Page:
... his rings: I always wear them in the same order, and need them like a diver needs his weights to go into the depths.
… Beyer Watches & Jewellery: The shop is older than its brands and not only has a wonderful museum, but also an immense knowledge of vintage watches that they have been cultivating since the sixties, long before anyone else.
… his passion for watches: I started collecting mechanical watches when I was about ten, British case, Swiss movement, dirt cheap. At some point they ended up in a sack in the garden shed. That’s where one of my sons found them thirty years later. Half of the watches were still in working order. That’s sustainability.
FOULKES’ MAYFAIR FAVOURITES
London connoisseurs will note: Mayfair undergoes a charming little extension here and, for once, leads all the way to St. James’s.
One of Foulkes’ favourite sources of inspiration and proof that tradition doesn’t have to gather dust: the cult shop with exquisite accessories, women’s and men’s fashion and exciting exhibitions on the upper floor has managed to anticipate the pulse of the times for 140 years. It goes without saying that it was also one of Lady Di’s declared favourites.
4 Clifford Street
ORDOVAS ART GALLERY
The secret of this hotspot: you never know quite what to expect. Often the works aren’t even for sale (as with Modigliani’s sculpture). So it’s all the more special to be able to admire them at leisure.
25 Savile Row,
Unusual materials and classic designs in modern to extravagant interpretations: the optician embodies British style par excellence.
6 The Royal Arcade,
Head tailor John Butcher is a West End icon. The shop in the exclusive Burlington Arcade offers bespoke shirts from CHF 420 alongside a wide range of ready-towear shirts in unusual shapes and colours (from CHF 250).
3 Piccadilly Arcade,
EVEN MORE SHIRTS:
Emma is a media darling, and her best quality shirts are made of fabric from Appenzell! Even Prince Charles was visibly impressed during his visit. On the ground floor, the ready-to-wear selection (from CHF 250) is seductive. The basement, a cosy boudoir for men, is dedicated to bespoke items (from CHF 550).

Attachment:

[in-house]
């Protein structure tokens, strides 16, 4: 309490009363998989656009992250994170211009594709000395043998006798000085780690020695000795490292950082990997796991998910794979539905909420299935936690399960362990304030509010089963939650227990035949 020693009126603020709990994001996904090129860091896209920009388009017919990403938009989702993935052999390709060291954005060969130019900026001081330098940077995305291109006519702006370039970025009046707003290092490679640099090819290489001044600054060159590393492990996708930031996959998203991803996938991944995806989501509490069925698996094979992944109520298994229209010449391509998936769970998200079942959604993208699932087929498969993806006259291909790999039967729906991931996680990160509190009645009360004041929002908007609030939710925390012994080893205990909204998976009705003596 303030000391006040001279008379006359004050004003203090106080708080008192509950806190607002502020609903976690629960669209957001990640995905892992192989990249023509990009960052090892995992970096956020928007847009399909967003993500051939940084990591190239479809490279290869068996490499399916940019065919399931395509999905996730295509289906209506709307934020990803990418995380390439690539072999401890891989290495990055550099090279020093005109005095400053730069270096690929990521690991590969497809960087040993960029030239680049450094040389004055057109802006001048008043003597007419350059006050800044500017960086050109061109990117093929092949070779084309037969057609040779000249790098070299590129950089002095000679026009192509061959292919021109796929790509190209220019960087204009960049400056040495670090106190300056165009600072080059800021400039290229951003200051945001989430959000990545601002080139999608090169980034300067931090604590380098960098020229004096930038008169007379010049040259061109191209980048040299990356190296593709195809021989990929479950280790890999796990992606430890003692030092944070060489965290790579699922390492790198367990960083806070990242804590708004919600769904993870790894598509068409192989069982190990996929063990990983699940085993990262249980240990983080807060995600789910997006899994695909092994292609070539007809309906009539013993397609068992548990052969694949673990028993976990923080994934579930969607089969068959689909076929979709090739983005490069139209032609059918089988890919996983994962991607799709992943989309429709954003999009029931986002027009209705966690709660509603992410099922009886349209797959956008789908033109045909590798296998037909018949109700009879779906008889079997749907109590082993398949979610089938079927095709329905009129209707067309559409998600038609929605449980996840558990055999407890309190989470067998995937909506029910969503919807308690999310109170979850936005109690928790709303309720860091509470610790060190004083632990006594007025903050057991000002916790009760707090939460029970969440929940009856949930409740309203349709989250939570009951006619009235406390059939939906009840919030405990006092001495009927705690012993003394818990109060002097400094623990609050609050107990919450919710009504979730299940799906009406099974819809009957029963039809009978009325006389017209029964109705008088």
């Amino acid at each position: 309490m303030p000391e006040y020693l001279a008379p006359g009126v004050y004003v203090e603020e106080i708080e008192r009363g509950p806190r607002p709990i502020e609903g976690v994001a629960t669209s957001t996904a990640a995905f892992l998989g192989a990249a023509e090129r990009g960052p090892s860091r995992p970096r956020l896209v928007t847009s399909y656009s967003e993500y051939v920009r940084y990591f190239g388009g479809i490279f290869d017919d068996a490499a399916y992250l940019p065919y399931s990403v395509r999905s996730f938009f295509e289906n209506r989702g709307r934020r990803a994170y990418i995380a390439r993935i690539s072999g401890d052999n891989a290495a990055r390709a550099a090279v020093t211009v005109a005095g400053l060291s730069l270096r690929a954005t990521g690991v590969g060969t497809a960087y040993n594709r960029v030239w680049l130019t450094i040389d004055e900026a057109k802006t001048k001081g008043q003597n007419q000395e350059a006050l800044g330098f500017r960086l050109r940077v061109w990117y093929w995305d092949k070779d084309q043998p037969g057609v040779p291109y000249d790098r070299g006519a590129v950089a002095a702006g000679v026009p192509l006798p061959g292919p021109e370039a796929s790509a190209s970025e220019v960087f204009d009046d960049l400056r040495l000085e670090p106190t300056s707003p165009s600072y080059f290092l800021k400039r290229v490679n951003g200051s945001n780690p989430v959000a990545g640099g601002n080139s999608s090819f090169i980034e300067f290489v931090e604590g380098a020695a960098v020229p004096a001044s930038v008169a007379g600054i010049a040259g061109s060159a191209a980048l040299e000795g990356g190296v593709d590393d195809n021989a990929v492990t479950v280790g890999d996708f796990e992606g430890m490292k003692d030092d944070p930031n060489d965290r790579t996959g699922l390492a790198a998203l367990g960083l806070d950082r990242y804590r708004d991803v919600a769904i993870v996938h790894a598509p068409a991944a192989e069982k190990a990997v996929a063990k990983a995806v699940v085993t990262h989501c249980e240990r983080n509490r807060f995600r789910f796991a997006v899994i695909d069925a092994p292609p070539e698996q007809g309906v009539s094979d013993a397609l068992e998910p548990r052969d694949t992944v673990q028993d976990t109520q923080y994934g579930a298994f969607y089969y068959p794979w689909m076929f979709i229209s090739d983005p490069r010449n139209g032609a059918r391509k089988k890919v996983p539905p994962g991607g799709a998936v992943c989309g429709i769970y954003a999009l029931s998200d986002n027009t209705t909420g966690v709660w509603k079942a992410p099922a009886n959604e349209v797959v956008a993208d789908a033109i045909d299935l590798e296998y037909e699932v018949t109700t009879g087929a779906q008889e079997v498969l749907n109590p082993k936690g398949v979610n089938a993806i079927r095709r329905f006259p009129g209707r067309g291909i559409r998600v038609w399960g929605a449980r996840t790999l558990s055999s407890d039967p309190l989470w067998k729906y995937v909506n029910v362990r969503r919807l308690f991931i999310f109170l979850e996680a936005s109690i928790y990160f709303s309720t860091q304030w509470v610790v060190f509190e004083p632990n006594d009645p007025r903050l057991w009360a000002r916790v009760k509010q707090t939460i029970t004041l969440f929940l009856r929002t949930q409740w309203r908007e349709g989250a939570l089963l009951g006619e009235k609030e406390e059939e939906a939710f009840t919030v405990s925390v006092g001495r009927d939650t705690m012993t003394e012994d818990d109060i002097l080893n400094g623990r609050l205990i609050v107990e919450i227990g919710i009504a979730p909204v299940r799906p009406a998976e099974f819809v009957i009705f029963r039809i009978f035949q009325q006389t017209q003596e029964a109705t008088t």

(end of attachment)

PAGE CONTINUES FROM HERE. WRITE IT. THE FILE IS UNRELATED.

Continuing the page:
66 Jermyn Street,
For cigar aficionado Nicholas Foulkes, one of the best, if not the best address in the world. The wonderfully old-fashioned shop seems to be stuck in a time warp and offers an incredible selection of smoking goods, accompanied by a knowledge that is second to none. Foulkes’ son Max also works here as a Master of Cigars.
35 St. James’s Street,
KENT & HASTE
Quintessential tailor’s for bespoke suits. Clients are received in the small salon; the tailoring takes place in the atelier behind. Prices start at around CHF 5000 for a bespoke suit. For Foulkes, one of the best tailors in London, especially when it comes to alterations of high quality heirloom items.
7 Sackville Street,
GAZIANO & GIRLING
“Our aspiration is for people not to want to wear our shoes, but to put them on display,” says Tony Gaziano. The attitude says it all: every single little step in the production process is performed by hand in the company’s own factory, which makes these fine shoes unique.
39 Savile Row,
It is considered one of London’s most exclusive private clubs, frequented by the influential class: so if you receive an invitation from a member, don’t hesitate. Apart from fine dining, the main focus here is on intellectual debate around the fireplace.
25 Albemarle Street,